The Society of Jesus, "The Jesuits" founded the parish to serve the area's residential community consisting mostly of German immigrants. In addition, the Shrine is one of the few churches in the Midwest to be the site of a Vatican-authenticated miracle.
After founding the parish in 1843, the Jesuits immediately began plans for building a church. Mrs. Ann Biddle, a wealthy widow, known for her many philanthropic deeds, donated the land for the new church. The cornerstone was blessed on April 14, 1844 by then coadjutor Bishop Kenrick (later named Archbishop of St. Louis). The completed structure was a modest building facing west toward 11th Street. It was dedicated on the first Sunday in August of 1846 with Father James Van de Velde, later Bishop of Chicago, officiating.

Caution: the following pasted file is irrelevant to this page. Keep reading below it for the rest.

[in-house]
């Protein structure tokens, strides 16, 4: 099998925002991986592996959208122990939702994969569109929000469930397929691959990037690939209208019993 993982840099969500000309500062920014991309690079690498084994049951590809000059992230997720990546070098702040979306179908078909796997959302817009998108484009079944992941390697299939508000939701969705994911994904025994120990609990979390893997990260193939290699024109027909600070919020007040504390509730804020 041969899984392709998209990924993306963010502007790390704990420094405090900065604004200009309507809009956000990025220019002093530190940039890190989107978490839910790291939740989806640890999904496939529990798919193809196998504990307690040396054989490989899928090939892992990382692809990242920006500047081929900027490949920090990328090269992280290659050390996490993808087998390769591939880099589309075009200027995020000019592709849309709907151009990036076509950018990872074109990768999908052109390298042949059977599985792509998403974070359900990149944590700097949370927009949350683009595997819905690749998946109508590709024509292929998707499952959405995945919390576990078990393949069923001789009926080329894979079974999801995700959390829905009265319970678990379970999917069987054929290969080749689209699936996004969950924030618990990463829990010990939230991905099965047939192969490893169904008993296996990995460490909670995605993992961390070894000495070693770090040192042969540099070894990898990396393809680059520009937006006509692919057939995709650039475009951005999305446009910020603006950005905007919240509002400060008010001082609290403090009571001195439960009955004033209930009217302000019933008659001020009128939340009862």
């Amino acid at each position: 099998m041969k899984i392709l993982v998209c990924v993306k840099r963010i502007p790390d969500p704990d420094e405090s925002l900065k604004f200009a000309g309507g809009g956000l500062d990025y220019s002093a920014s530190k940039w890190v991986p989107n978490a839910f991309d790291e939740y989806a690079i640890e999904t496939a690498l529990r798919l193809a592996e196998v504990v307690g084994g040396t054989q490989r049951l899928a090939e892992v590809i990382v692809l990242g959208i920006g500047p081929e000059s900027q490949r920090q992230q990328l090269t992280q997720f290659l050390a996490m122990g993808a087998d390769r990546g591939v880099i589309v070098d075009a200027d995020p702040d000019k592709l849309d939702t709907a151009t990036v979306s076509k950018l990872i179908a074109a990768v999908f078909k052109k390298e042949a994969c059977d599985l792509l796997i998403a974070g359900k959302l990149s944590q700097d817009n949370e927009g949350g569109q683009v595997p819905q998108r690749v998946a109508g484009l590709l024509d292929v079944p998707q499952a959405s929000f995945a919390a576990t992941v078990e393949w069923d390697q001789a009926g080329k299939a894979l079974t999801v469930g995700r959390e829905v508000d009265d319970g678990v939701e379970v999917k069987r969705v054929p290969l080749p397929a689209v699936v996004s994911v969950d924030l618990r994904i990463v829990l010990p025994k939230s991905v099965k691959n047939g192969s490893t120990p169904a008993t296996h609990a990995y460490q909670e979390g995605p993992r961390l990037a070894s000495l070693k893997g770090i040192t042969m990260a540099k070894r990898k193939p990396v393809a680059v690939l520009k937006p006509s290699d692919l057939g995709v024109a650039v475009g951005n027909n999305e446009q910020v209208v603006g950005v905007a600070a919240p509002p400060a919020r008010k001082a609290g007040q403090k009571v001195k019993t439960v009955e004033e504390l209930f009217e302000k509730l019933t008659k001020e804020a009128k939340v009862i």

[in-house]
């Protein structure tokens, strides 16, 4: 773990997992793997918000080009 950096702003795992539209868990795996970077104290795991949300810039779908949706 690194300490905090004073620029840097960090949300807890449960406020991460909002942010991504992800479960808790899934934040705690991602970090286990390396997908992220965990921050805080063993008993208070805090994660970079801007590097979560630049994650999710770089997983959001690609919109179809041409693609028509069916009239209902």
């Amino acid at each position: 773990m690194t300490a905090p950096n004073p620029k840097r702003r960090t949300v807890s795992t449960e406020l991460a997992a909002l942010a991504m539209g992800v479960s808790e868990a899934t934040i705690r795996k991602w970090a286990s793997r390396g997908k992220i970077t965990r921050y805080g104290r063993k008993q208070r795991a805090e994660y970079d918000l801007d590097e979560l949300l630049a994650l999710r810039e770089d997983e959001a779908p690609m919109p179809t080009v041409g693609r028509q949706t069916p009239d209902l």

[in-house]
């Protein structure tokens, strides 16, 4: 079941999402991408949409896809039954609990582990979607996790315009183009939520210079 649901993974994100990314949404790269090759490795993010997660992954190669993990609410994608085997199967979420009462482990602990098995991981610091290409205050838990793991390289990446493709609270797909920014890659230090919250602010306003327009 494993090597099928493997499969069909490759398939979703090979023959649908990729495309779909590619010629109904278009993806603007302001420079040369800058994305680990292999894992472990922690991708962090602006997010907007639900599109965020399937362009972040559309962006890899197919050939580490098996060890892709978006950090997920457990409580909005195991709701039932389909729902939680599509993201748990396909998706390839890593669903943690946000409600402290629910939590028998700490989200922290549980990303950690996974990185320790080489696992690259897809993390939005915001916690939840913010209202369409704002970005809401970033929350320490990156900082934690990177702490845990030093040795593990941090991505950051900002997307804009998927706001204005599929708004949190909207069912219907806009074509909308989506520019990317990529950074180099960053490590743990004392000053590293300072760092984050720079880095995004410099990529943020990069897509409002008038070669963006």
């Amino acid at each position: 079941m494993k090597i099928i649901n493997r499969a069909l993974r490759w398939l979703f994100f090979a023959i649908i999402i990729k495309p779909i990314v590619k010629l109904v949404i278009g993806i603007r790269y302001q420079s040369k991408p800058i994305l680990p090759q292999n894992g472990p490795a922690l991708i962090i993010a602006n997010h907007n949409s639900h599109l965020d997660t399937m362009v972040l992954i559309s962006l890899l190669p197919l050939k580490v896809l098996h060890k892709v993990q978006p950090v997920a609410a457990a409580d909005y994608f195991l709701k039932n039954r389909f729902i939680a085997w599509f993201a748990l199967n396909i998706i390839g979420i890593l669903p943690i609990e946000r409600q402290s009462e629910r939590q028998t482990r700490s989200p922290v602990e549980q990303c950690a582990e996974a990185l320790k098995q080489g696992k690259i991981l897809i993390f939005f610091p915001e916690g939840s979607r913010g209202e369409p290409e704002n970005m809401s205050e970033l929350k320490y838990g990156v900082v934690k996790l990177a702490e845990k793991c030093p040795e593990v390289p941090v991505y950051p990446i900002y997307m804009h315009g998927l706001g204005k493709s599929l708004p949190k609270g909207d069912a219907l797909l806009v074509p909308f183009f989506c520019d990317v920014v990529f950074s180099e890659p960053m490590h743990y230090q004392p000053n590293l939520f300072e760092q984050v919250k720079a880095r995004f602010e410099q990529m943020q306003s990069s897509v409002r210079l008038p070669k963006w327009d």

St. Joseph Parish soon became a very active community. In 1862, a large parish school was built nearby. The Sisters of Notre Dame staffed the school for the many children of the area.
In late 1864, a German immigrant, Ignatius Strecker, was suffering from an injury he incurred while working at a St. Joseph Church layout 1846-66 local soap factory. Despite every known treatment, Mr. Strecker grew worse and was finally told by doctors that he had two weeks to live.
1866 - 1880 History